OTish: using short-term TCP connections to send to multiple slaves

Grant Edwards invalid at invalid.invalid
Mon Nov 17 17:56:16 CET 2014

On 2014-11-16, jkn <jkn_gg at nicorp.f9.co.uk> wrote:

> An analogy might be with a master and multiple slave devices sharing
> a serial RS-485 bus.

If that's the model you _want_, then UDP multicast matches it almost
exactly.  ;)

> I have control over the format of the data to be send, so there can
> and should be some indication of the beginning and end of a data
> 'block'. In actual fact the data is very likely to be in JSON.

Using TCP with human-readable ASCII data sure makes testing,
prototyping, and troubleshooting a lot easier: you'd be surprised what
you can do with some dummy data files, a shell script, and nc.

> UDP has been mentioned but I am expecting the comms to be TCP-based,
> I think. The 65KB block size is indicative but I am reluctant to say
> that this is a hard limit.
> Chris asks why the slave devices can't periodically connect to the
> master and request data. The reason is that it is unknown when data
> destined for a given slave will be available. The devices would need
> to connect perhaps once a second to get sufficient time resolution,
> and this seems over- complicated to me at the moment.

When the TCP connections are failing, does the master know they have

> (FWIW there will also have to be some (UDP?) transmission from the
> slaves to the master, for purposes of device discovery)

UDP broadcast works pretty well for discoverying nodes (I'm assuming
IPV4 at this point).  One hint for Linux platforms: you have to
disable reverse path filtering <http://tldp.org/HOWTO/Adv-Routing-HOWTO/lartc.kernel.rpf.html>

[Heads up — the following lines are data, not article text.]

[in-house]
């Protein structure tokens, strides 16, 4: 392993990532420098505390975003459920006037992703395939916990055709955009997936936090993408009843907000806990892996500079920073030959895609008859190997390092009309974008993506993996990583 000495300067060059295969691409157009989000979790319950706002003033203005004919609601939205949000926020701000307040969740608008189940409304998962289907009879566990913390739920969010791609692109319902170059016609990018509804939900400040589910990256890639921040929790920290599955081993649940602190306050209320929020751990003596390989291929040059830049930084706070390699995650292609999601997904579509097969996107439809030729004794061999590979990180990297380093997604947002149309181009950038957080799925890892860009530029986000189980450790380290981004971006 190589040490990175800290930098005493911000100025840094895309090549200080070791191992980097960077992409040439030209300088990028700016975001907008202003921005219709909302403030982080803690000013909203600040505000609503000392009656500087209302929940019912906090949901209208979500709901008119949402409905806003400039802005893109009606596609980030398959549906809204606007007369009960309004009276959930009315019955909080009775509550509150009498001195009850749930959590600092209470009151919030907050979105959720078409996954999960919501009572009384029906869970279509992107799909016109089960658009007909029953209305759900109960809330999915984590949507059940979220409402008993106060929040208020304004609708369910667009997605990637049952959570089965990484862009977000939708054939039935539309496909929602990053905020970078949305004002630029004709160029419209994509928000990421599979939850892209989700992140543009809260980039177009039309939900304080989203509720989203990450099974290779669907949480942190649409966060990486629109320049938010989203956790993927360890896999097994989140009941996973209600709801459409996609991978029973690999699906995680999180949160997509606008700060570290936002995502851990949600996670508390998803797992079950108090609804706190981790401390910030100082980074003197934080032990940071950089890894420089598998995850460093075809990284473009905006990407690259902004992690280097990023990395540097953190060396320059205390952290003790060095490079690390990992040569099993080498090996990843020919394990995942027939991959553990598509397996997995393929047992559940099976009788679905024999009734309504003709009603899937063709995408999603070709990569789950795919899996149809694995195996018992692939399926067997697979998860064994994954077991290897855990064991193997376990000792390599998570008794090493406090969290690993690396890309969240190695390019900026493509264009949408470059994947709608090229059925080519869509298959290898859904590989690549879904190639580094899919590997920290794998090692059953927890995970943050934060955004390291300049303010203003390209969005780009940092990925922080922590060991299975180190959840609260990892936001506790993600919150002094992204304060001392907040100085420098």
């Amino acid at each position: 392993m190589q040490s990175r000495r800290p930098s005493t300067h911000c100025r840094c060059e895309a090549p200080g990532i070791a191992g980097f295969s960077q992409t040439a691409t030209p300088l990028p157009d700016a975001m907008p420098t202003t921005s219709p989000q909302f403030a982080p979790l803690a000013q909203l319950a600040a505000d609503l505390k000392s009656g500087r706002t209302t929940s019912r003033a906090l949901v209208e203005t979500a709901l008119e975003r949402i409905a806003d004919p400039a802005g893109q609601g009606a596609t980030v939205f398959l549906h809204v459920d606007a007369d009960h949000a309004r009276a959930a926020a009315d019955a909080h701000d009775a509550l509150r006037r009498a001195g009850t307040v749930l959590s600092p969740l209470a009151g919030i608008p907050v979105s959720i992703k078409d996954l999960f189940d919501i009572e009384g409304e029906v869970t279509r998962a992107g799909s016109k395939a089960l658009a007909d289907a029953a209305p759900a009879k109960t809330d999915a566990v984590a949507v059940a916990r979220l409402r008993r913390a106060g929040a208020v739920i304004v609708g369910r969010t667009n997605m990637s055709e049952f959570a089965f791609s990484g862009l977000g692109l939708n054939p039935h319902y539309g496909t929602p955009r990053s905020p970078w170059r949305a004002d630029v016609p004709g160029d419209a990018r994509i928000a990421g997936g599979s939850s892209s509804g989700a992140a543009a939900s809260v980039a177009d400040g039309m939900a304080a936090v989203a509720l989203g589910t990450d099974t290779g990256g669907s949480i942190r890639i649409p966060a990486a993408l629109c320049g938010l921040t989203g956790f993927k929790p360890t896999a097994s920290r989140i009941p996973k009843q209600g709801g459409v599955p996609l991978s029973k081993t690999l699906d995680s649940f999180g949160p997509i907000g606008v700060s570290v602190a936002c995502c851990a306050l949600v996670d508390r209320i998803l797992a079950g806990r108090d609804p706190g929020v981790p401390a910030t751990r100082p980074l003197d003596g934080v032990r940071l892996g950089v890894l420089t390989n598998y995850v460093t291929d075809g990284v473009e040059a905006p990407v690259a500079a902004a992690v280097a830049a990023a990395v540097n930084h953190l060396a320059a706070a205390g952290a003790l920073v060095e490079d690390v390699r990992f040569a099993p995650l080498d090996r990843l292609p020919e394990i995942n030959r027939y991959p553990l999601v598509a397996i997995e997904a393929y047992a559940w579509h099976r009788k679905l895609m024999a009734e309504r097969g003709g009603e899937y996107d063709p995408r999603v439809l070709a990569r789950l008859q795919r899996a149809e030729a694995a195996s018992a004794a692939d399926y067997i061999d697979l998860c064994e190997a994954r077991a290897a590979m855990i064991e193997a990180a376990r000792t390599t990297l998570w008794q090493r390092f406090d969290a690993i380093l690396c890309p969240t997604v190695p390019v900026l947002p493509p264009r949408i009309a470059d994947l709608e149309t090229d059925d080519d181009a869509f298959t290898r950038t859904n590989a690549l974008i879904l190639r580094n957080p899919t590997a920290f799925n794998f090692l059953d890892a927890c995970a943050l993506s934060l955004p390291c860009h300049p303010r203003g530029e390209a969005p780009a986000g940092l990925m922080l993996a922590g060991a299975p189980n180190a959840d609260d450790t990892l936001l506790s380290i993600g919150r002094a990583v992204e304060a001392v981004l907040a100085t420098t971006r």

in order to receive a UDP packet whose source address doesn't match
the subnets of the interface on which it was received.  This can come
into play when you need to discover and configure a newly installed
device which hasn't yet been configured to match the subnet.

UDP discovery and configuration is actually much simpler to implement
under IPv6.  If you're doing IPv6, then UDP link-local all-nodes
multicast is trivial, since all nodes _have_ a valid link-local
address, you don't have to worrry about reverse-path filtering.

> Thanks for the mention of SCTP; I was aware that there were other
> protocols to consider but haven't yet looked hard at them. One likely
> issue here is that our simpler devices won't be able to support such
> protocols straightforwardly.

If simple helps, then UDP again fits the bill nicely.

Grant Edwards               grant.b.edwards        Yow! I love ROCK 'N ROLL!
                                  at               I memorized the all WORDS
                              gmail.com            to "WIPE-OUT" in 1965!!

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